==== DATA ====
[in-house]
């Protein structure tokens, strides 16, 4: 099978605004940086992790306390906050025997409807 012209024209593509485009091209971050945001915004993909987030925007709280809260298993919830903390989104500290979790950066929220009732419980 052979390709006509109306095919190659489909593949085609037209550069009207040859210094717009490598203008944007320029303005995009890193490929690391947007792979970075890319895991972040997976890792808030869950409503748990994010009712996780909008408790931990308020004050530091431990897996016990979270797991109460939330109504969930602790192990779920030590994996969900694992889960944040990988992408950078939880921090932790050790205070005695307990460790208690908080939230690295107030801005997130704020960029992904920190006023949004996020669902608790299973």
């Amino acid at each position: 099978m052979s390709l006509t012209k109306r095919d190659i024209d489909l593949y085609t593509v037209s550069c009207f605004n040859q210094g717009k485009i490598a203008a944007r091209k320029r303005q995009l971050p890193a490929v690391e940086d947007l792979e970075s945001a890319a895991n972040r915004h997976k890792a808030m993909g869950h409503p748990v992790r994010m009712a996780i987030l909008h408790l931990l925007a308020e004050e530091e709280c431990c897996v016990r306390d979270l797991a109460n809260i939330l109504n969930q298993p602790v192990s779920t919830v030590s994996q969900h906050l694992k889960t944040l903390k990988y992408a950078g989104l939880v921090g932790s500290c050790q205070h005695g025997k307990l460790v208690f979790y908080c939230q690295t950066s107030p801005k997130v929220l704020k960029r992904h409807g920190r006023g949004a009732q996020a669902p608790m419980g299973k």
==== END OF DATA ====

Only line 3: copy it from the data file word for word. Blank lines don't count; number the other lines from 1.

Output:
């Amino acid at each position: 099978m052979s390709l006509t012209k109306r095919d190659i024209d489909l593949y085609t593509v037209s550069c009207f605004n040859q210094g717009k485009i490598a203008a944007r091209k320029r303005q995009l971050p890193a490929v690391e940086d947007l792979e970075s945001a890319a895991n972040r915004h997976k890792a808030m993909g869950h409503p748990v992790r994010m009712a996780i987030l909008h408790l931990l925007a308020e004050e530091e709280c431990c897996v016990r306390d979270l797991a109460n809260i939330l109504n969930q298993p602790v192990s779920t919830v030590s994996q969900h906050l694992k889960t944040l903390k990988y992408a950078g989104l939880v921090g932790s500290c050790q205070h005695g025997k307990l460790v208690f979790y908080c939230q690295t950066s107030p801005k997130v929220l704020k960029r992904h409807g920190r006023g949004a009732q996020a669902p608790m419980g299973k």